Science is not enough. On leaving school, science trained, I craved a context. In my day science-culture was all dungeons and dragons or compulsory opera-superior (for want of knowing what else to do). There was something very hollow about it all. Mind you, my flirtation with political philosophy has left me (and maybe it is my fault) with a few interesting points to be counted on one hand, and genuine shock at the desperation of the rest.

  21. lichanos says:

    @MoR & Mark:

    You range widely, almost too widely for me!

    My wife is into epistemology. I am not qualified enough. Who is?

    The continental rationalist … has produced totalitarian minds.
    Yes, this is true, and it fascinates me. Almost morbidly. I think Mark shares some of this feeling. (BTW, I am about to read a new selection of Robespierre’s writings in a book called Virtue and Terror!)

    But there are solid thinkers too, like Annales School… Fernand Braudel rules!

    A. WTH is blockhead-beef eaters?
    I thought I explained this. “Beef Eater” is a sort of pejorative-affectionate term for the British, who love their roast beef. See the Gillray print I linked to, here: French Liberty – British Slavery

    …such a poor thing, science as a religion… Yes, true. But of course, almost anything is pretty poor as a religion, except religion. Did I ever mention that when I was young I entertained a desire (tongue in cheek) to be pope? I liked the clothes and ritual, and the Latin. Started to teach myself to read it a bit. Failing that, I dreamed of being a canon lawyer, weaving crafty and learned arguments in favor of papal supremacy over the college of cardinals. Really, if I were to fall into religion, I think I’d be a Catholic. Such a good story, and all that art! Anyway, Stanislaw Lem once put it well: Science explains the universe to us; art, philosophy, religion, reconcile us to it.

    As for Popper again, I’ll add I like his idea of open society, but I think his criticism of historicism to be … too logical … thence abstract.
    Not sure what you’re onto here. His critique boils down to something pretty straightforward: He denies that historical investigation can reveal any overarching pattern, goal, or necessity to historical development. I agree with that completely.

    BTW, Popper’s studies of historicism and society are rather separate from his epistemology of science, which has been criticized at times for being too abstract, i.e. too removed from how science is actually practiced. His student, Paul Feyeraband (Against Method) makes that point, but that book, though intriguing, seemed to me like an Oedipal rebellion against the powerful father-mentor. He makes some good points, but fails to score a victory in his zeal to rebel anarchically.

  22. Man of Roma says:

    MoR: “As for Popper again…I think his criticism of historicism to be … too logical … thence abstract.”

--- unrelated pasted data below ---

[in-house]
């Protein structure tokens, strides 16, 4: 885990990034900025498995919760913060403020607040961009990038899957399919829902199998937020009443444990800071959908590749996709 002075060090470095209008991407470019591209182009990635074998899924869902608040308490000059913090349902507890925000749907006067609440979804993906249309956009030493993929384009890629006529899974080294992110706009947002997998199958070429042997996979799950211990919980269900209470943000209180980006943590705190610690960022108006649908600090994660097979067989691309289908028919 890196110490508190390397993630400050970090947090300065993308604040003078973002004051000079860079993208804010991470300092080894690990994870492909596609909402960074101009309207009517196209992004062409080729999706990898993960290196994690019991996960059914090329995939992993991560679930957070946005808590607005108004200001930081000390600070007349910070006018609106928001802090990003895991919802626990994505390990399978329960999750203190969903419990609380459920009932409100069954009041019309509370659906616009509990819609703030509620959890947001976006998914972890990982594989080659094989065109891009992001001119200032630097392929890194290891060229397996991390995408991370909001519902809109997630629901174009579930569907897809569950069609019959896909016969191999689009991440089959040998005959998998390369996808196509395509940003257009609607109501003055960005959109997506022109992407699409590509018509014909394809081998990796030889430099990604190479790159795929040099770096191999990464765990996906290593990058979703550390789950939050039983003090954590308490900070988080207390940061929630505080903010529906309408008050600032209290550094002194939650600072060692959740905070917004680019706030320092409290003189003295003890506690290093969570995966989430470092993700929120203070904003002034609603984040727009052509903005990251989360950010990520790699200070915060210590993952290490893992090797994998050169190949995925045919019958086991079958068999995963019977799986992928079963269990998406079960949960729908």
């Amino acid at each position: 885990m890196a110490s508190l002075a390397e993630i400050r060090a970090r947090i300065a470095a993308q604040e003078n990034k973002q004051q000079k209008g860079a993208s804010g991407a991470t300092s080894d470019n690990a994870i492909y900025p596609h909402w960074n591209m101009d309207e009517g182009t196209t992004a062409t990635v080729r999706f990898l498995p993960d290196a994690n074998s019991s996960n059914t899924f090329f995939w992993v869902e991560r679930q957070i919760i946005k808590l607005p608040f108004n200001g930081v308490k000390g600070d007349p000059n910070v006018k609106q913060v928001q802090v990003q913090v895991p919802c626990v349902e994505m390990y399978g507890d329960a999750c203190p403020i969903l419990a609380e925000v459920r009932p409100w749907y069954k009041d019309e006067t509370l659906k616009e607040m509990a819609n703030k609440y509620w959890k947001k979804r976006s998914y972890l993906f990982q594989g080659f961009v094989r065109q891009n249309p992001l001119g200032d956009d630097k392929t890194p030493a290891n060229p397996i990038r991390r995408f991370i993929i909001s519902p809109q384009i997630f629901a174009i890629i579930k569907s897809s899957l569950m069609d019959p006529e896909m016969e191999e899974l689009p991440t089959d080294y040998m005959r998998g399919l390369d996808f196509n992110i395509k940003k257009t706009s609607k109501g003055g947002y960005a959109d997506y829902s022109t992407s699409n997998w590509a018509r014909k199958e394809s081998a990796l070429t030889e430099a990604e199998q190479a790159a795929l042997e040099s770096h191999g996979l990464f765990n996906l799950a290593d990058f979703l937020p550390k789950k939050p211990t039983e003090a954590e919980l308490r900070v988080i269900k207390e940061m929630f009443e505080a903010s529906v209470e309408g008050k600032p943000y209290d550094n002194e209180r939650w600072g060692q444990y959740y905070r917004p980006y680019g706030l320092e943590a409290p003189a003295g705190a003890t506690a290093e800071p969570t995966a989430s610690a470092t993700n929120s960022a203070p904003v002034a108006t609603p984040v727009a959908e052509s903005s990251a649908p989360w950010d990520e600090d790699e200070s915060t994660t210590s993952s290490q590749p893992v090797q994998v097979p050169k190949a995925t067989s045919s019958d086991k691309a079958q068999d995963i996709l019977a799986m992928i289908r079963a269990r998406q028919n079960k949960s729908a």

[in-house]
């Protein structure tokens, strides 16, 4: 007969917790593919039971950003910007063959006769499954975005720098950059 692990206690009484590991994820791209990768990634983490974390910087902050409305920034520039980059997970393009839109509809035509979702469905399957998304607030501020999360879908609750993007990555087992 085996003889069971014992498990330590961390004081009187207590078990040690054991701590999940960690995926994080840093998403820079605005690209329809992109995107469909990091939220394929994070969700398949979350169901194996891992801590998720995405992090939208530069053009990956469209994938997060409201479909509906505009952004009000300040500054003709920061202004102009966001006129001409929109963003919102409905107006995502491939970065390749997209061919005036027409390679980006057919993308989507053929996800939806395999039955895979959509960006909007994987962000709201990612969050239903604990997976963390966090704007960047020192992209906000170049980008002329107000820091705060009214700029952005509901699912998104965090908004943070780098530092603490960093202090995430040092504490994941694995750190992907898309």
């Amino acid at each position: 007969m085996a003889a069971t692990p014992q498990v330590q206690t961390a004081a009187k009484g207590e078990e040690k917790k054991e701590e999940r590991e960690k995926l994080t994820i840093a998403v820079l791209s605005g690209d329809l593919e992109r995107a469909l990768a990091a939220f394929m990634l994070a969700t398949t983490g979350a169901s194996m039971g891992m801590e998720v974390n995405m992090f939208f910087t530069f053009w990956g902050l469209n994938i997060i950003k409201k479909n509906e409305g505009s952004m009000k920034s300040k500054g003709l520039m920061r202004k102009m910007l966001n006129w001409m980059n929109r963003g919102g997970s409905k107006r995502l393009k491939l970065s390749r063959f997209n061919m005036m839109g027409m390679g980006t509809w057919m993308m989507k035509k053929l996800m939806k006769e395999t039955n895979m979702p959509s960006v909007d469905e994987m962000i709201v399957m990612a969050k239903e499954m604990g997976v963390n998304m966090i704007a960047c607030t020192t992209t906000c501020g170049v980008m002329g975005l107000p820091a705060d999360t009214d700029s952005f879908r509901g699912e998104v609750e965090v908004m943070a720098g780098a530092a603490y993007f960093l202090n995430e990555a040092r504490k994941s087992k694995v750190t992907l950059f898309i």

Lichanos: “Not sure what you’re onto here. His critique boils down to something pretty straightforward: He denies that historical investigation can reveal any overarching pattern, goal, or necessity to historical development. I agree with that completely.”

    Popper was possibly referring to that Positivist historicism that Gramsci rejected because he considered it ‘encrusted’ – his words – with a naive faith in science. G sharply criticised the stupidity of those at the Comintern who saw the revolution as inevitable since to them history was ruled by necessity (which brought to being passive.)

    “It is certain – he writes *here* – that prediction only means seeing the present and the past clearly as movement. Seeing them clearly: in other words, accurately identifying the fundamental and permanent elements of the process. But it is absurd to think of a purely “objective” prediction.”

    [To understand the whole passage you need to read the 2 notes.]

    It makes me think of beautiful Asimov’s Trilogy – I’m perhaps repeating myself – where A. imagines a super advanced historical science capable of predicting, even in a future 3000 years far from now, a peanut falling from a little girl’s hand in a Tel-Aviv kindergarten!

    Popper was maybe closed in his library a bit and didn’t realise what was really happening in the concrete historicism field (or in the day-to-day scientist labs as you say). Gramsci instead came from the battle field of International politics in times of revolution. He received a Sardinian, South Italian & Piedmontese education, surely one of the biggest Italian brains of the last century. He lived 2 years in Russia, then came back and was first co-founder of the Communist Party of Italy and later became its leader, soon to be arrested by Mussolini.

    In prison he wrote a treasure of Notebooks that go well beyond Marxism and are liberal (partially.) Together with Leopardi, he is our Montaigne. See Gramsci and neo-Gramscianism in the wiki. I am not a marxist but I owe a lot to him in my young years.

    AND, if u get morbid vibes from Marxism, try him for a change ;-)

    My link provides a lot of texts by G.

    • lichanos says:

      I read a bit of Gramsci long ago, (The Notebooks, I think) and I am aware of his freedom of thought as compared to doctrinaire communists. I don’t have much interest in reading Marxist critiques of Marxism, however – it all seems so obvious. To the writers, it’s of earth shaking importance because they are questioning The Faith. (Not that he isn’t worth reading, but a day has 24 hours only.)